2. LL14-15: “John Held Jr, and F. Scott Fitzgerald.” Cross-reference:  “Women Suffer Too,” p.203, LL13-15

2. P273

  1. LL10-11: “The next day I received a visit from Mr. T., a recovered alcoholic.” Who was this man? – Earl T.
  2. What is the name of his story in the Big Book? – “He Sold Himself Short”
  3. Sylvia was wealthy, and her personal assistant became the secretary of the first Intergroup office in the country. Where was this? – In Chicago
  4. Cross-reference: “He Sold Himself Short,” pp. 258-267

3. P275

  1. LL5-6: “. . . that was given so freely to me by my ex-alkie friends. . . ” What did the author mean by “ex-alkie?” – That they were no longer drinking. The expression was later dropped, since it was realized that we remain alcoholic even after we stop drinking 
  2. Another term used early on was dropped for the same reason. What was this?
    – “Cured” 

Part II: They Stopped in Time

Physician, Heal Thyself!

1. P301

  1. L1: “I am a physician, licensed to practice in a western state.” What is the name of this physician, and what state is he referring to? – Dr. Earle M.; the state of California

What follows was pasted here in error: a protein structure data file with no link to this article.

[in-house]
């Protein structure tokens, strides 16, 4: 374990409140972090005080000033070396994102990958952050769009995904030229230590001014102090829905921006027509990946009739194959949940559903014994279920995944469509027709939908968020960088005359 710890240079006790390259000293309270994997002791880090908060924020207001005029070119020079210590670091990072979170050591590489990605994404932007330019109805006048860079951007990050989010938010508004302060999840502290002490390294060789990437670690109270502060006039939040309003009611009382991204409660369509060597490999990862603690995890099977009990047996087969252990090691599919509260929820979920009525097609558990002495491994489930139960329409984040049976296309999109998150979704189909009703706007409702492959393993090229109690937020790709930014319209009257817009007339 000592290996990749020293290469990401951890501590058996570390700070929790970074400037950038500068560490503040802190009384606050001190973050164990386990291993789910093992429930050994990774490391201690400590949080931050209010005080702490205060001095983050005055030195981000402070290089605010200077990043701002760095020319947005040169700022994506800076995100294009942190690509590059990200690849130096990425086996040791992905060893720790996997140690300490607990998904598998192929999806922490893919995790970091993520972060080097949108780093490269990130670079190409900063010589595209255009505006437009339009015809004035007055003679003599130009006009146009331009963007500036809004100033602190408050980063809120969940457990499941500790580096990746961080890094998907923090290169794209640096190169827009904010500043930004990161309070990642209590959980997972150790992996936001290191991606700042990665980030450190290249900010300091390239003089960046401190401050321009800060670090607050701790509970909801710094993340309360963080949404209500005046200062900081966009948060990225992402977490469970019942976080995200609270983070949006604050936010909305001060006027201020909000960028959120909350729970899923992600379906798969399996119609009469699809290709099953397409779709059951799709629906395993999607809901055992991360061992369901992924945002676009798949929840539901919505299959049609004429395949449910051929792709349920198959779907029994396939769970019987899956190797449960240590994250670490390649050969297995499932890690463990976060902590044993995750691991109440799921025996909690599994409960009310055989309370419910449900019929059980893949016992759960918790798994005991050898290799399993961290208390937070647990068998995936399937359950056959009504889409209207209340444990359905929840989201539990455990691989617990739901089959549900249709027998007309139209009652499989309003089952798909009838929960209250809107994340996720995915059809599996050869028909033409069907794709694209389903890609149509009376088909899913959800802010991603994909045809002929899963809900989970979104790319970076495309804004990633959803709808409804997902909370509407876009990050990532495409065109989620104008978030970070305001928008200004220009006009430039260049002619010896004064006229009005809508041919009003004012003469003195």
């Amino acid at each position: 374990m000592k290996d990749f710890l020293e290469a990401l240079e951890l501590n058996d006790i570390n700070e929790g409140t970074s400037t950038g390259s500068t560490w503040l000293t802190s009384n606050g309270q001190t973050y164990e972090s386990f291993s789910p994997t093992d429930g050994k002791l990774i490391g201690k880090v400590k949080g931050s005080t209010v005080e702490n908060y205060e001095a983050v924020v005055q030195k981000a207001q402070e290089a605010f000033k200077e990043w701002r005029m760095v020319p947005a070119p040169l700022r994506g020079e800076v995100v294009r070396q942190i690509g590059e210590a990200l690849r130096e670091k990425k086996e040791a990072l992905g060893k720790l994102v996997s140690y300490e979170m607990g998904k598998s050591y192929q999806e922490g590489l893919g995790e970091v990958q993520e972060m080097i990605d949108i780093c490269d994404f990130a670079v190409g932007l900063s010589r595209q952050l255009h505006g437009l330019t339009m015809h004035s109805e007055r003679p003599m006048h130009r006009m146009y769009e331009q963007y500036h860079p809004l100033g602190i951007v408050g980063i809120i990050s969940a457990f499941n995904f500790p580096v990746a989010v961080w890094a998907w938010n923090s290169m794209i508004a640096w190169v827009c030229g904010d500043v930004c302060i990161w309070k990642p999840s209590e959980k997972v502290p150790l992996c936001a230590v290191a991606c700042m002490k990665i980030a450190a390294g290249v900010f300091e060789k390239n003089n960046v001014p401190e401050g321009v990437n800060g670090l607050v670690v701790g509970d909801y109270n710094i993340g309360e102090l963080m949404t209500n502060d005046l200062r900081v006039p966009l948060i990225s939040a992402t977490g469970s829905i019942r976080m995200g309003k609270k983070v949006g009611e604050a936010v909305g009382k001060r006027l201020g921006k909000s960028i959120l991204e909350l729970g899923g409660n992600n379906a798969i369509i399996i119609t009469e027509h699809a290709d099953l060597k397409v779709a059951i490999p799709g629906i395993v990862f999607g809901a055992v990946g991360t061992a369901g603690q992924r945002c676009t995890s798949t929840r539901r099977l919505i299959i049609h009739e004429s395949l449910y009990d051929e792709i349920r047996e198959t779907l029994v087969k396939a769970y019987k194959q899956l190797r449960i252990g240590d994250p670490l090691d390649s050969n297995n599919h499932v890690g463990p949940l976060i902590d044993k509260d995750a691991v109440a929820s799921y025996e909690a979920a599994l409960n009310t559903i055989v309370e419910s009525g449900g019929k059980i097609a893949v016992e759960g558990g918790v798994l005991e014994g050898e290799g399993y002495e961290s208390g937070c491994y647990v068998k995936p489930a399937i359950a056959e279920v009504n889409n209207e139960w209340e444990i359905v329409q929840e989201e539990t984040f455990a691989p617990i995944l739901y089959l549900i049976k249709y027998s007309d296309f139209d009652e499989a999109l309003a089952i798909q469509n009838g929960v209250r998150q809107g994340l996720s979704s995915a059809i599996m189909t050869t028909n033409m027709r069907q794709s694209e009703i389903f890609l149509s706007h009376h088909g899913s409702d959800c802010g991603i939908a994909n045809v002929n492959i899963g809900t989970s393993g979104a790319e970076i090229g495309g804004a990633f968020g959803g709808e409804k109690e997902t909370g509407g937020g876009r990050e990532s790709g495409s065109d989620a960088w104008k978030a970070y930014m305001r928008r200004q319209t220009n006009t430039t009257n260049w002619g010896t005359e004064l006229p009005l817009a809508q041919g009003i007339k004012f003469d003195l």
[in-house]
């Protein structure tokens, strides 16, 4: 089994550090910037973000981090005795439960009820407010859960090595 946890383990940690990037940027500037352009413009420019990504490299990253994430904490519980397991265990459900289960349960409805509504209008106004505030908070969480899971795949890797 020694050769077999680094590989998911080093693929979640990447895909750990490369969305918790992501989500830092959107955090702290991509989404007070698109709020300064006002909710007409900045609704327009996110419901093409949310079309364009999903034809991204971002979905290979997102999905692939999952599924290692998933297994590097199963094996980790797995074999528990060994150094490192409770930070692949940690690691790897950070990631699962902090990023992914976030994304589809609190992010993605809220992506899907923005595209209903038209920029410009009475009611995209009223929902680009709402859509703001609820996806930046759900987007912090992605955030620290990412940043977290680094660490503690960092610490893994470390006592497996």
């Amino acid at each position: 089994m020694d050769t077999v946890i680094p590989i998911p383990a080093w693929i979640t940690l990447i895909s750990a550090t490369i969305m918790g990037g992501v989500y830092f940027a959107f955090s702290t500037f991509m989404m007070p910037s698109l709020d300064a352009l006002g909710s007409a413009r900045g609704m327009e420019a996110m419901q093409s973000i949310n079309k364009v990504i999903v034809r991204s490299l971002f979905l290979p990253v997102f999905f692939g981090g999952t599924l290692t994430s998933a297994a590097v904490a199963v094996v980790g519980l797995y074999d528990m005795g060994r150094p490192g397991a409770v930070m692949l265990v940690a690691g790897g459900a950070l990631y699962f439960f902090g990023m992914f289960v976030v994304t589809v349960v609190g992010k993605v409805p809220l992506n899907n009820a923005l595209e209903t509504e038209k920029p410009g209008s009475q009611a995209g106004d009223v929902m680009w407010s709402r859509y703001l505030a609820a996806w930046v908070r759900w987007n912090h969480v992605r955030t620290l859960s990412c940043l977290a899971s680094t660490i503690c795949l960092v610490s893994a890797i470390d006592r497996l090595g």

2. LL7-8: “I never lost any of it. I never was on skid row.” The alcoholic who says he/she is different from other alcoholics because he/she never did x, y, or z is said in the rooms to be suffering from a particular kind of ailment. What is this? – “The never wuz’s”

2. P304

  1. LL15: “. . .  and I got books by Emmet Fox.” Who was Emmet Fox, and what was his best known book? – An exponent of New Thought, a philosophy which has much in common with what later would be known as the New Age movement; best known for his book The Sermon on the Mount, where the sermon is interpreted from a New Though perspective
  2. The book was apparently read by other AA’s, including one of our founders. Who was this? – Dr. Bob, as reported in Dr. Bob and the Good Oldtimers

To hear Dr. Earle M. tell his story, click on Audios & Videos and go to Dr. Earle M. – “Physician Heal Thyself”

My Chance to Live

1. P309

      1. Author: Unknown

2. P315

  1. L3: “At this point I surrendered.” The word “surrender” is used only in the story section of the Big Book, not in the first 164 pages and not anywhere in the 12&12. Why is this? – Because of the negative association the term took as a result of the experience of alcoholics in the Oxford Group
  2. Cross-reference: “Women Suffer Too,” P205 #4 & 6

Me an Alcoholic?

1. P382

  1. Author: Unknown

2. P385